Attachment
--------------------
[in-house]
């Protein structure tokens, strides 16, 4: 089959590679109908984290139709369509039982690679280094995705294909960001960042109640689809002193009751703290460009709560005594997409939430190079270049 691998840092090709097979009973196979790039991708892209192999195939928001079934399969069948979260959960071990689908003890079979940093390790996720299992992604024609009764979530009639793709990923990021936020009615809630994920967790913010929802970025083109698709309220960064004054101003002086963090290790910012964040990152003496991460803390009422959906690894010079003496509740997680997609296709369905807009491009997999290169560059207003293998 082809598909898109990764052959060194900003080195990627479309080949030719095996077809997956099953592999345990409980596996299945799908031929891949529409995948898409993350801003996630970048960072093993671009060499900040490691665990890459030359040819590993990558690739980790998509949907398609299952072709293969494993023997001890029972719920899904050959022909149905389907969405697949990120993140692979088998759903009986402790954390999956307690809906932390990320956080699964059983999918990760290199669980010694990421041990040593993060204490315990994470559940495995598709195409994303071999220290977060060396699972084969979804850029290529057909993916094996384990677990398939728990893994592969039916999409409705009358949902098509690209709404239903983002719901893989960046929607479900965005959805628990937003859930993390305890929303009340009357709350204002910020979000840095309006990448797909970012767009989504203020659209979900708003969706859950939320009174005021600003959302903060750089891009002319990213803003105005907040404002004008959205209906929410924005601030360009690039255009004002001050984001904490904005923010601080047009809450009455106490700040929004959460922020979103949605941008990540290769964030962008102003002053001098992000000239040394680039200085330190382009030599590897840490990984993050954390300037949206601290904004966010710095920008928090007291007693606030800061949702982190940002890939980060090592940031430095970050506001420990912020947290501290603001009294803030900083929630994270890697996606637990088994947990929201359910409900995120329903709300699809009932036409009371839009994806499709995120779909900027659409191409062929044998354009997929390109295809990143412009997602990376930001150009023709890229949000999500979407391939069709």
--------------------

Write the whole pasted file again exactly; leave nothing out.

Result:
[in-house]
């Protein structure tokens, strides 16, 4: 089959590679109908984290139709369509039982690679280094995705294909960001960042109640689809002193009751703290460009709560005594997409939430190079270049 691998840092090709097979009973196979790039991708892209192999195939928001079934399969069948979260959960071990689908003890079979940093390790996720299992992604024609009764979530009639793709990923990021936020009615809630994920967790913010929802970025083109698709309220960064004054101003002086963090290790910012964040990152003496991460803390009422959906690894010079003496509740997680997609296709369905807009491009997999290169560059207003293998 082809598909898109990764052959060194900003080195990627479309080949030719095996077809997956099953592999345990409980596996299945799908031929891949529409995948898409993350801003996630970048960072093993671009060499900040490691665990890459030359040819590993990558690739980790998509949907398609299952072709293969494993023997001890029972719920899904050959022909149905389907969405697949990120993140692979088998759903009986402790954390999956307690809906932390990320956080699964059983999918990760290199669980010694990421041990040593993060204490315990994470559940495995598709195409994303071999220290977060060396699972084969979804850029290529057909993916094996384990677990398939728990893994592969039916999409409705009358949902098509690209709404239903983002719901893989960046929607479900965005959805628990937003859930993390305890929303009340009357709350204002910020979000840095309006990448797909970012767009989504203020659209979900708003969706859950939320009174005021600003959302903060750089891009002319990213803003105005907040404002004008959205209906929410924005601030360009690039255009004002001050984001904490904005923010601080047009809450009455106490700040929004959460922020979103949605941008990540290769964030962008102003002053001098992000000239040394680039200085330190382009030599590897840490990984993050954390300037949206601290904004966010710095920008928090007291007693606030800061949702982190940002890939980060090592940031430095970050506001420990912020947290501290603001009294803030900083929630994270890697996606637990088994947990929201359910409900995120329903709300699809009932036409009371839009994806499709995120779909900027659409191409062929044998354009997929390109295809990143412009997602990376930001150009023709890229949000999500979407391939069709």